People from Dallas streets, shelters and food lines board a bus to Rajneeshpuram.(‘Wild Wild Country,’ Netflix)

In the 1980s a 37-year-old teacher from Dallas, Texas, Phyllis Aylward Caldwell, moved to Oregon to join a commune that became its own municipality, Rajneeshpuram. She became Deva Rikta and eventually a member of the city council, according to an old Oregonian article.

Rajneeshpuram is the subject of a new Netflix docu-series directed by Texas’ own Duplass brothers. The siblings have directed some terrible stuff, they tell Dallasite Krys Boyd on KERA’s Think! But critics hail “Wild Wild Country,” calling it “profound and mesmerizing.” Its rating on Rotten Tomatoes was 100 percent, last check.

Members of the Rajneeshee sect came to the Stewpot, a in Downtown Dallas outfit that feeds homeless men and women, to recruit new citizens. At least two men took them up on the offer and shared their stories with the Dallas Morning News.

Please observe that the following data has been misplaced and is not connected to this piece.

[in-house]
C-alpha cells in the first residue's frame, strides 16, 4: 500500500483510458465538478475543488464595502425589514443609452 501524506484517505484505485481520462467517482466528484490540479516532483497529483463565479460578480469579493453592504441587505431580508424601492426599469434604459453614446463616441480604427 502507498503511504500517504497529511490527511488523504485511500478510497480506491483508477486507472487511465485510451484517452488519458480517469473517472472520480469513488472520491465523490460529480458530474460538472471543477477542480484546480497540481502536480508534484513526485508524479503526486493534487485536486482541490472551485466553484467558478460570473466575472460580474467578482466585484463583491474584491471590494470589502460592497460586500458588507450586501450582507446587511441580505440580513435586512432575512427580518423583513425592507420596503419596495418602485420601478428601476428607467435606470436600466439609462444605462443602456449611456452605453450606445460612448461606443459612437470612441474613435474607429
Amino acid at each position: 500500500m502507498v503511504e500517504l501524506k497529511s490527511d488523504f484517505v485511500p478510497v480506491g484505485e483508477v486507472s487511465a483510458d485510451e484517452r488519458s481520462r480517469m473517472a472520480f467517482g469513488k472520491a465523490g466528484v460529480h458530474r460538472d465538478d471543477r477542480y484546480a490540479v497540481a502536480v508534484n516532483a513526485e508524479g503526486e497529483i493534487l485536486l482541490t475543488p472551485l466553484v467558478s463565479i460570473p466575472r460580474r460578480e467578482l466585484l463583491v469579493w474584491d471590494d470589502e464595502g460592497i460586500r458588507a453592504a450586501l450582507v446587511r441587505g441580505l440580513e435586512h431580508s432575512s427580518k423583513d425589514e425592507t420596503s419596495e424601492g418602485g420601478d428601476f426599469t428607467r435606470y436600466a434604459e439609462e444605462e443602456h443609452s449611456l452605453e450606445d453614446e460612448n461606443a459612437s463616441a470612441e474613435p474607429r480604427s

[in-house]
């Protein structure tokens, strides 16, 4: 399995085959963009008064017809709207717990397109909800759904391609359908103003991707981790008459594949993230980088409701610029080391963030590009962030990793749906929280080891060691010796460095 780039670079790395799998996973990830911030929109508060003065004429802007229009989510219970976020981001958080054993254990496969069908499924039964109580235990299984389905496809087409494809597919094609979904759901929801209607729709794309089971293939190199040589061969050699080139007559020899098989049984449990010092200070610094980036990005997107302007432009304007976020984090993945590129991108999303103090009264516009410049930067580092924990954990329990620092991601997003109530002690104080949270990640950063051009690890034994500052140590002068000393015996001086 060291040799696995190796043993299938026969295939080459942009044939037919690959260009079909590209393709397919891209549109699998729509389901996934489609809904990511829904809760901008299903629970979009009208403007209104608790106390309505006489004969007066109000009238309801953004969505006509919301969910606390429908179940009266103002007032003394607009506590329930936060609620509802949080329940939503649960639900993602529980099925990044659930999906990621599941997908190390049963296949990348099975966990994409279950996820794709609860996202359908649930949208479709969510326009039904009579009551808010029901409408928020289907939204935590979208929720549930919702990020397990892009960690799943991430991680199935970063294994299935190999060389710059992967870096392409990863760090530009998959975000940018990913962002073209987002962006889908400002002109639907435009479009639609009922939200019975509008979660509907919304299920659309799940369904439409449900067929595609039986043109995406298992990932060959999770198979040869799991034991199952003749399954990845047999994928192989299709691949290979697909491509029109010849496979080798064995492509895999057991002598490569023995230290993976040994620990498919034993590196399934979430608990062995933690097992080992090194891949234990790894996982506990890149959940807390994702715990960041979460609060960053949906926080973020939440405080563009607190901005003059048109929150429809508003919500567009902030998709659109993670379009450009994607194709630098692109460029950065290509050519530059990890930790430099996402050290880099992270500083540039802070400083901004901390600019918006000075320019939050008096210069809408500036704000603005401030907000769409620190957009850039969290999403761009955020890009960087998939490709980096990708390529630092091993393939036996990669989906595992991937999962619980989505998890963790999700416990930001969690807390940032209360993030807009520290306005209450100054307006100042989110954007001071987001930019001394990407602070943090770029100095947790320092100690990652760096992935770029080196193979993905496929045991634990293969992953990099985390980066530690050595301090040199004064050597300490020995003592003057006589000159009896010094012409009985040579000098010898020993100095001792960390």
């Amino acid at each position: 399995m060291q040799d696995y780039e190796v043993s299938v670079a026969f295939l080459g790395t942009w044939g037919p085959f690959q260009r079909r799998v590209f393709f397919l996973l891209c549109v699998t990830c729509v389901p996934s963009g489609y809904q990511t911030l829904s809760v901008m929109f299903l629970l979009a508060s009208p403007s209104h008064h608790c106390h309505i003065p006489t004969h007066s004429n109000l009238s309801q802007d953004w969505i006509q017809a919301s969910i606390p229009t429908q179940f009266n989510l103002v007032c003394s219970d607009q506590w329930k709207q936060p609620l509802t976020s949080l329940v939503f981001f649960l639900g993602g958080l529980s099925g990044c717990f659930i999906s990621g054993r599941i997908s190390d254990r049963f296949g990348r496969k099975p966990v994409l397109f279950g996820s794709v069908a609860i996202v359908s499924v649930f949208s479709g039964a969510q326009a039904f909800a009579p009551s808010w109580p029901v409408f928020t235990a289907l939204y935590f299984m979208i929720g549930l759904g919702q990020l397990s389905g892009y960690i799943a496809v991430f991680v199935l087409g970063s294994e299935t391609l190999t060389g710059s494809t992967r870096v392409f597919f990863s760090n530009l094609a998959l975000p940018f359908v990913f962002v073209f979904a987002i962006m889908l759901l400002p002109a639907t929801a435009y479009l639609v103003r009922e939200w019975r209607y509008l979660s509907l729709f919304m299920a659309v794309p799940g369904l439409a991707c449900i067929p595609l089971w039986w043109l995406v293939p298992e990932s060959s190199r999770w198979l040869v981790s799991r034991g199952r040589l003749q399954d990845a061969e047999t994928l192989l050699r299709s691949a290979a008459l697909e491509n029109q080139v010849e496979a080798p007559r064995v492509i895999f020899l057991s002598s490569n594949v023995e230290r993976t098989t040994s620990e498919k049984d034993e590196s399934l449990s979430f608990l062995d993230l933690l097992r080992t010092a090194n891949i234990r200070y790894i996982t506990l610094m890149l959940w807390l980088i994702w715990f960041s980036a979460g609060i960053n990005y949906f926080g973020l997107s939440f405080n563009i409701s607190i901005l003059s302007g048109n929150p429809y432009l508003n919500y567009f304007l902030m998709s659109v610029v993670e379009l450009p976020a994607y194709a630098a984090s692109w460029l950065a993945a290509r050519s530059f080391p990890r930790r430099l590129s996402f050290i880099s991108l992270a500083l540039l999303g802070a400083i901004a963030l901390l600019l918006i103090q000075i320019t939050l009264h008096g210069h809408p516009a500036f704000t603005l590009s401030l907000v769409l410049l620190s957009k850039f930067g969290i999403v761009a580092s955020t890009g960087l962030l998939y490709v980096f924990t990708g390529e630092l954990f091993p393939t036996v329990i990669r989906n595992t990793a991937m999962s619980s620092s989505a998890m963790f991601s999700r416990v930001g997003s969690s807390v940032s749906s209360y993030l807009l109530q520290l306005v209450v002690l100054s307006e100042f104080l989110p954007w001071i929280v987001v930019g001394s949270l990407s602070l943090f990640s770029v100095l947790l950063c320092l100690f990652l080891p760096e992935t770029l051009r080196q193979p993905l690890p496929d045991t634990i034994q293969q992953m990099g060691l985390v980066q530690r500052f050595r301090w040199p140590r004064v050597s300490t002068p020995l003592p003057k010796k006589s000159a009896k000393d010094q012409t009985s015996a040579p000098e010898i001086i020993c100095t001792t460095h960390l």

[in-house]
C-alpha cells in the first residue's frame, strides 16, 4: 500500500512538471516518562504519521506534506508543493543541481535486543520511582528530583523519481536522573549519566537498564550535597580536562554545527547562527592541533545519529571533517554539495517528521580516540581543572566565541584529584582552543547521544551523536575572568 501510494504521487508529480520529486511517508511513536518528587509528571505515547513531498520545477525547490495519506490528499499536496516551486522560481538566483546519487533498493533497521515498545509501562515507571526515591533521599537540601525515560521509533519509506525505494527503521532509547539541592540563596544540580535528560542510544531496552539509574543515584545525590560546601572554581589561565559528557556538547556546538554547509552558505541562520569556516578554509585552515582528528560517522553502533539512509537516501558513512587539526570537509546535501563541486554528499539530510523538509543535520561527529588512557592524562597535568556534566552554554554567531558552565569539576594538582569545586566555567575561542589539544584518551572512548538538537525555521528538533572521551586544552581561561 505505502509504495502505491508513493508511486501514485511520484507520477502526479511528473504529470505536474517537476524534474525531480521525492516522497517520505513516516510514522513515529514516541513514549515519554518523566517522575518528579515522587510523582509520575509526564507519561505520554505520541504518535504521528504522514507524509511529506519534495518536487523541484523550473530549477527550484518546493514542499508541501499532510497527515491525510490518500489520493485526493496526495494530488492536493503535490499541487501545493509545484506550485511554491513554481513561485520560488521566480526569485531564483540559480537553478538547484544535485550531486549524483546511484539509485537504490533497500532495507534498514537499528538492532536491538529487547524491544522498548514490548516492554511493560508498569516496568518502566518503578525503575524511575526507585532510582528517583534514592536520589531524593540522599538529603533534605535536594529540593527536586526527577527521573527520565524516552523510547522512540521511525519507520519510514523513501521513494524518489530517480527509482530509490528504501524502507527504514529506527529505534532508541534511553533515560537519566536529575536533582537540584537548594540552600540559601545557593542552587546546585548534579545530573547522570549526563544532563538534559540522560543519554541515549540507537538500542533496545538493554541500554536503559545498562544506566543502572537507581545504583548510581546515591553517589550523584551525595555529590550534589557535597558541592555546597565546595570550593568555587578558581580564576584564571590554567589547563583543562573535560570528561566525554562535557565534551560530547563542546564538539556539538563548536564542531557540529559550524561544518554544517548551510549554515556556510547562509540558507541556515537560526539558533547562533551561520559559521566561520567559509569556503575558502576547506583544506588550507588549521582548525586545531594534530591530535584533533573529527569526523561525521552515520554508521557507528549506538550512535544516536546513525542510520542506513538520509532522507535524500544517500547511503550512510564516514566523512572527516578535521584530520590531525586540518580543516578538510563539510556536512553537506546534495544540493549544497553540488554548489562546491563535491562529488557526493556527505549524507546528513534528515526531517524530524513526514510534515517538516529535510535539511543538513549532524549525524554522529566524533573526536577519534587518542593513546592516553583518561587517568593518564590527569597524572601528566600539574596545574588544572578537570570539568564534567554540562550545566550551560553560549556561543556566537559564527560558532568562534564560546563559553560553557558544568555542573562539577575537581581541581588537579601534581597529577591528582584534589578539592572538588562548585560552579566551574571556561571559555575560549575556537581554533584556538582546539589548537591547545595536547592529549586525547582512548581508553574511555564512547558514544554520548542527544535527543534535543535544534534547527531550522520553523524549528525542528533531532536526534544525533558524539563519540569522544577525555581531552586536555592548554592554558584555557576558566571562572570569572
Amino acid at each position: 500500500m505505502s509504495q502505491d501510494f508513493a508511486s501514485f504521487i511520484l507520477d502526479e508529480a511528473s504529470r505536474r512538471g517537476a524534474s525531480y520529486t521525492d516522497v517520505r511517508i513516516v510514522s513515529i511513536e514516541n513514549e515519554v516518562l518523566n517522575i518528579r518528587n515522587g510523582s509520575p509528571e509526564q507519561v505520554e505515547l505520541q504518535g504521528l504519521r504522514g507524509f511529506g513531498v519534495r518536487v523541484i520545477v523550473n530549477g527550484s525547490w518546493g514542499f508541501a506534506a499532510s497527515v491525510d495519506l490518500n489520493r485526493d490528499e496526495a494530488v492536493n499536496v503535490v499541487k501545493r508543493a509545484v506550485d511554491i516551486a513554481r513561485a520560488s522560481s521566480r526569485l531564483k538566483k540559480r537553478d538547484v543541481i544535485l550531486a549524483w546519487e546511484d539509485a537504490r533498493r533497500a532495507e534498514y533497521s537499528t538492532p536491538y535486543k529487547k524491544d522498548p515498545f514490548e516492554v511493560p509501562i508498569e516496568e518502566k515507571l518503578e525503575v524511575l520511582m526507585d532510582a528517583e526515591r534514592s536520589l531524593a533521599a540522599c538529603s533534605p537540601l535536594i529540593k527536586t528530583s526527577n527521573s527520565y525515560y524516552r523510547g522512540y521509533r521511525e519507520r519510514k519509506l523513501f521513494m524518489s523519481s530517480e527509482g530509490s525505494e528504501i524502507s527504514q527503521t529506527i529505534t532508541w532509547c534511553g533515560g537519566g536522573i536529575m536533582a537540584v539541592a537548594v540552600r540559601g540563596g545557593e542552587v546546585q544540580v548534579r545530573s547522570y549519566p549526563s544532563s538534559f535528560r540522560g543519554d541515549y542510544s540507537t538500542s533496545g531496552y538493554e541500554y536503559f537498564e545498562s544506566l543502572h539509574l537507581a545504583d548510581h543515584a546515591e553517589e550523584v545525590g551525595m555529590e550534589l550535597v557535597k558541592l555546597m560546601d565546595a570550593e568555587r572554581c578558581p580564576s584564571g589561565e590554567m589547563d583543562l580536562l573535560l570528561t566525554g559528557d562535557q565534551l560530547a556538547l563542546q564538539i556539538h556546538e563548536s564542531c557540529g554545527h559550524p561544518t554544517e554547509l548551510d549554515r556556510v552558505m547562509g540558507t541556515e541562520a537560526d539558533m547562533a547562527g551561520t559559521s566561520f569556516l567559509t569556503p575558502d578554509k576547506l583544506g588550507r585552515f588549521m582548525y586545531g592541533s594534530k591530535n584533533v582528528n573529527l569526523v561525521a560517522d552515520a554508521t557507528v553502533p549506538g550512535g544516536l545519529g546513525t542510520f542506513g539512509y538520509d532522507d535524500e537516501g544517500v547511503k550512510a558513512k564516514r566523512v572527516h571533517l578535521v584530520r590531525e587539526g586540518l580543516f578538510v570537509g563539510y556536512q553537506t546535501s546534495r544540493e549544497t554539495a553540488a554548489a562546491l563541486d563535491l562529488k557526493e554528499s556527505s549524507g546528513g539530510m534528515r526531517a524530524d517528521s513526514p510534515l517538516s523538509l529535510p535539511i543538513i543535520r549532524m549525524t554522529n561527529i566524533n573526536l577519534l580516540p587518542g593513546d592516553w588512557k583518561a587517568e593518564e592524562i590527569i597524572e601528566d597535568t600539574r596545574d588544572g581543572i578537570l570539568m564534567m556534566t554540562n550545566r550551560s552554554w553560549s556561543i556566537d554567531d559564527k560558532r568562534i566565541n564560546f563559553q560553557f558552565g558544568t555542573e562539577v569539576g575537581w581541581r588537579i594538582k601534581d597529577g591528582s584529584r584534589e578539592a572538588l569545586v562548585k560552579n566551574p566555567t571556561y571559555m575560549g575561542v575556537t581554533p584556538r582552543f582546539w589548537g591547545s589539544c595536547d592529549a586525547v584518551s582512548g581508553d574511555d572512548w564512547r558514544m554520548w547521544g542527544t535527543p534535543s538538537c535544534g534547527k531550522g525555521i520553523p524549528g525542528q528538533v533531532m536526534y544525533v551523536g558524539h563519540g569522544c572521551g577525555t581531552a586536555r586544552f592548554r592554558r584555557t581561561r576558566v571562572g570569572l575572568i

It turned out that the purpose of picking up so-called “street people” was to increase the population enough to win a county election, take over the world, that sort of thing. Rajneeshee leaders sent many of the recruits packing after the election; other things happened but no spoilers.

The Dallas native Deva Ritka was one of the defendants named in a Oregon State v. City Rajneeshpuram court case.